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Title: Spectroelectrochemical techniques for the conservation of metallic artefacts
Author: Grayburn, Rosie
ISNI:       0000 0004 5357 6193
Awarding Body: University of Warwick
Current Institution: University of Warwick
Date of Award: 2015
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The research presented in this thesis uses laboratory and synchrotron based structural techniques in combination with electrochemistry to test the durability of selected conservation methods. A new piece of portable spectroelectrochemical equipment (the peCell) is also described: the peCell was designed for the long-term monitoring of conservation treatments. Lead carboxylates were selected as the focal point of this research due to the interest in studying their deposition from ethanolic solution and the effectiveness of this type of coating on lead. Therefore the spectroscopic analysis, electrochemical testing in an electrolyte modelling atmospheric corrosion, short-term and longterm volatile organic compound (VOC) exposure, and museum testing of this inhibitor demonstrates an entire package of tests which might be used as a benchmark for testing conservation treatments prior to use on artefacts. In addition the contrasting effects of lead carboxylates in oil paintings and as conservation coatings are discussed. Alongside laboratory spectroelectrochemical data, the corrosion by oak VOCs of a conserved lead sample was studied, (a) using a state-of-the-art in situ timelapse technique on a synchrotron and (b) within a museum environment. Surface analysis by X-ray diffraction (XRD) was used to compare the growth of crystalline surface corrosion products over time: the extent of corrosion can be related to the effectiveness of the various conservation techniques. The peCell is a portable electrochemical or environmental cell which was invented in order to provide a way of tracking the chemical changes occurring in a conserved sample in situ over a long period of time. The cell is capable of holding three samples which can be monitored continuously using open circuit potential and sporadically (i.e. whenever a synchrotron beam line is accessible) using SR-XRD. Other environmental parameters within the cell can also be monitored, such as temperature. The prototype cell was successfully trialled at the XMaS beamline, ESRF using an alternative copper corrosion system.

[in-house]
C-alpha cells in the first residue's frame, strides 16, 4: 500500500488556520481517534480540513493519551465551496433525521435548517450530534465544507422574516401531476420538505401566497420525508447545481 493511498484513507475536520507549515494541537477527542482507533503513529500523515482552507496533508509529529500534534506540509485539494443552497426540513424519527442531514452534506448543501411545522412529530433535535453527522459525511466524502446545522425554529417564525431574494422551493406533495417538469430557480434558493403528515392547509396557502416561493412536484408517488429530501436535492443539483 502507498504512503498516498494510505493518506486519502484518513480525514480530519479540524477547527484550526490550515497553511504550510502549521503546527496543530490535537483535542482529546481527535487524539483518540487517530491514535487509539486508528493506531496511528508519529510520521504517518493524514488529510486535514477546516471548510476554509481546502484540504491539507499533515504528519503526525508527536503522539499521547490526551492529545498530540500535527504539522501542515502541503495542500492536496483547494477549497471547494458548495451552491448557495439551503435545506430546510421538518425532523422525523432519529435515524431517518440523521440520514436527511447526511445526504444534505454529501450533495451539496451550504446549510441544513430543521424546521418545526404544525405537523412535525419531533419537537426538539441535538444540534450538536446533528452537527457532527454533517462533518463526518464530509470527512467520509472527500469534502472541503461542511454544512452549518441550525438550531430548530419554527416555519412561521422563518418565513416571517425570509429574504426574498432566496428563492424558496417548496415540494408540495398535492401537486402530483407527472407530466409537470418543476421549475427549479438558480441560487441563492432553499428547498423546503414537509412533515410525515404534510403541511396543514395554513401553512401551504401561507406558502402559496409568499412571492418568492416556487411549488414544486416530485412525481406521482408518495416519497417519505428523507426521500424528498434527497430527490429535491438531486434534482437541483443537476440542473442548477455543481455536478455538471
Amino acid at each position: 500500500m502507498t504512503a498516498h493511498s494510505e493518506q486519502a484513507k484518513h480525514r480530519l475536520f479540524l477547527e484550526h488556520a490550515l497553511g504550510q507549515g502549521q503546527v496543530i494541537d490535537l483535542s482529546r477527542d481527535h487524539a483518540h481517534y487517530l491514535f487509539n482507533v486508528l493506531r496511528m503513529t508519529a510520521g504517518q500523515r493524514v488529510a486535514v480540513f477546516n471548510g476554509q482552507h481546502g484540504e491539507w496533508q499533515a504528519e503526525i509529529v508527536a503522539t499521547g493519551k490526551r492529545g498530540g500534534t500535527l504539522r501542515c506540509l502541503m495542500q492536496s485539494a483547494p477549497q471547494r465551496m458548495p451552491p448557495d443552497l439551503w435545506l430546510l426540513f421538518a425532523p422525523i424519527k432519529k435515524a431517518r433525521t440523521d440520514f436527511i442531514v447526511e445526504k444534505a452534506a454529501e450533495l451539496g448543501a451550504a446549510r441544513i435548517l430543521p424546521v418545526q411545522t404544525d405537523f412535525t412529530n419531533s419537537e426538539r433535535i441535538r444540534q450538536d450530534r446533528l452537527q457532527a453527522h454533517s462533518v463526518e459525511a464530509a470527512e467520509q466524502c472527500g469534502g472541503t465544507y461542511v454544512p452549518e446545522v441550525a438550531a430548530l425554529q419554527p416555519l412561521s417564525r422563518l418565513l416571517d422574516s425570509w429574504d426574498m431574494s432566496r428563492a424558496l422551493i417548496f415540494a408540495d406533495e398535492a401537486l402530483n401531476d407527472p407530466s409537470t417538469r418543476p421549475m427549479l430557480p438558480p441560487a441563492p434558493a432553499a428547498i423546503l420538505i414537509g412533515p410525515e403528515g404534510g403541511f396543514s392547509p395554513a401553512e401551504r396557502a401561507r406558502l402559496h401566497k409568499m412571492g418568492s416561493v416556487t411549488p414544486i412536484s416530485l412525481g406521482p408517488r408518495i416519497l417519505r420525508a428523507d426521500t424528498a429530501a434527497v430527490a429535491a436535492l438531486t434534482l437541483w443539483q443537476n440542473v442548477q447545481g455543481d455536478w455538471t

Supervisor: Not available Sponsor: Department of Physics, University of Warwick ; Rijksuniversiteit te Gent
Qualification Name: Thesis (Ph.D.) Qualification Level: Doctoral
EThOS ID:  DOI: Not available
Keywords: QD Chemistry